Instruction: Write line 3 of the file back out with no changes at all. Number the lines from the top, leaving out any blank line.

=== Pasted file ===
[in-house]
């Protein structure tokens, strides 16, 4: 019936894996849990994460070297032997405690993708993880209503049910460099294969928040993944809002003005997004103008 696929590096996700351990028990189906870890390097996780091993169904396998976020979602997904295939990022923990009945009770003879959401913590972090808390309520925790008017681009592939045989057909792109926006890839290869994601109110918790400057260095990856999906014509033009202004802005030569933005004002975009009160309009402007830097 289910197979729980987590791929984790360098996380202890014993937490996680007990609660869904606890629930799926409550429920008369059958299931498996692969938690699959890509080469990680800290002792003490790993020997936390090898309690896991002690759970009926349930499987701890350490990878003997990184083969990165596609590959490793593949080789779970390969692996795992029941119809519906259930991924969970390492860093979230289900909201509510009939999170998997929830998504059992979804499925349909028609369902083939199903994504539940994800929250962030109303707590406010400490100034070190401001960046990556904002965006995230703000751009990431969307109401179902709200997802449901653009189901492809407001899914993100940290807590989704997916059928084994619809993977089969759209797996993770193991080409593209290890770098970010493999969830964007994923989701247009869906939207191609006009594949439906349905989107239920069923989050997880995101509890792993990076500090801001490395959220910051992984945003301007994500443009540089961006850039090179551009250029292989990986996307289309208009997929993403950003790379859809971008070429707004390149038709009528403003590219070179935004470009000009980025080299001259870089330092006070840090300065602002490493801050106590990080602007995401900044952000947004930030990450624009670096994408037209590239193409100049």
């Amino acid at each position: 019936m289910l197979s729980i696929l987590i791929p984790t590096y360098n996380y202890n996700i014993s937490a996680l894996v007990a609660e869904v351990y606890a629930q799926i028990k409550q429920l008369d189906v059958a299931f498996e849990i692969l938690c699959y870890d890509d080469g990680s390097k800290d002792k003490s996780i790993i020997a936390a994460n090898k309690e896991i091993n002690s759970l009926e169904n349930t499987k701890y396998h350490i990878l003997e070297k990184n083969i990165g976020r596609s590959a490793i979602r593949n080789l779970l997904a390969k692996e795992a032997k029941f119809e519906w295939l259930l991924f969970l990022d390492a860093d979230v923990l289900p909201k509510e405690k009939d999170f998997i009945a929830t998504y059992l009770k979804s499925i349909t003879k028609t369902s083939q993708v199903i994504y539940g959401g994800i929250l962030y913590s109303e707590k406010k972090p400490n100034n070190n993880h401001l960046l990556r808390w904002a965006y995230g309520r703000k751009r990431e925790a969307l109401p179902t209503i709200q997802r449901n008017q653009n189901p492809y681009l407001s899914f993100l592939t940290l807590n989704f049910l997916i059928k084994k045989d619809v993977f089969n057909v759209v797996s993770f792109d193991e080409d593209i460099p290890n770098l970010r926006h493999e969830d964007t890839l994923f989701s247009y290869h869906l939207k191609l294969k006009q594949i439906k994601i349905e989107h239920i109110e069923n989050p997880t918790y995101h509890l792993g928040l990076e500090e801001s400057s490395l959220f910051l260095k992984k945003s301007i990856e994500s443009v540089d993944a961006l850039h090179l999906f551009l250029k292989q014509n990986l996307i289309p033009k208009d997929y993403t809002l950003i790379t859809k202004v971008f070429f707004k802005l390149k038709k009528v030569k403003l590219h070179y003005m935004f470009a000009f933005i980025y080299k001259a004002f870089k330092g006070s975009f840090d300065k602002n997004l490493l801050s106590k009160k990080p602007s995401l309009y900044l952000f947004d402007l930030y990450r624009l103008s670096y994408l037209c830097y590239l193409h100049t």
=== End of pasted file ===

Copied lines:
């Amino acid at each position: 019936m289910l197979s729980i696929l987590i791929p984790t590096y360098n996380y202890n996700i014993s937490a996680l894996v007990a609660e869904v351990y606890a629930q799926i028990k409550q429920l008369d189906v059958a299931f498996e849990i692969l938690c699959y870890d890509d080469g990680s390097k800290d002792k003490s996780i790993i020997a936390a994460n090898k309690e896991i091993n002690s759970l009926e169904n349930t499987k701890y396998h350490i990878l003997e070297k990184n083969i990165g976020r596609s590959a490793i979602r593949n080789l779970l997904a390969k692996e795992a032997k029941f119809e519906w295939l259930l991924f969970l990022d390492a860093d979230v923990l289900p909201k509510e405690k009939d999170f998997i009945a929830t998504y059992l009770k979804s499925i349909t003879k028609t369902s083939q993708v199903i994504y539940g959401g994800i929250l962030y913590s109303e707590k406010k972090p400490n100034n070190n993880h401001l960046l990556r808390w904002a965006y995230g309520r703000k751009r990431e925790a969307l109401p179902t209503i709200q997802r449901n008017q653009n189901p492809y681009l407001s899914f993100l592939t940290l807590n989704f049910l997916i059928k084994k045989d619809v993977f089969n057909v759209v797996s993770f792109d193991e080409d593209i460099p290890n770098l970010r926006h493999e969830d964007t890839l994923f989701s247009y290869h869906l939207k191609l294969k006009q594949i439906k994601i349905e989107h239920i109110e069923n989050p997880t918790y995101h509890l792993g928040l990076e500090e801001s400057s490395l959220f910051l260095k992984k945003s301007i990856e994500s443009v540089d993944a961006l850039h090179l999906f551009l250029k292989q014509n990986l996307i289309p033009k208009d997929y993403t809002l950003i790379t859809k202004v971008f070429f707004k802005l390149k038709k009528v030569k403003l590219h070179y003005m935004f470009a000009f933005i980025y080299k001259a004002f870089k330092g006070s975009f840090d300065k602002n997004l490493l801050s106590k009160k990080p602007s995401l309009y900044l952000f947004d402007l930030y990450r624009l103008s670096y994408l037209c830097y590239l193409h100049t």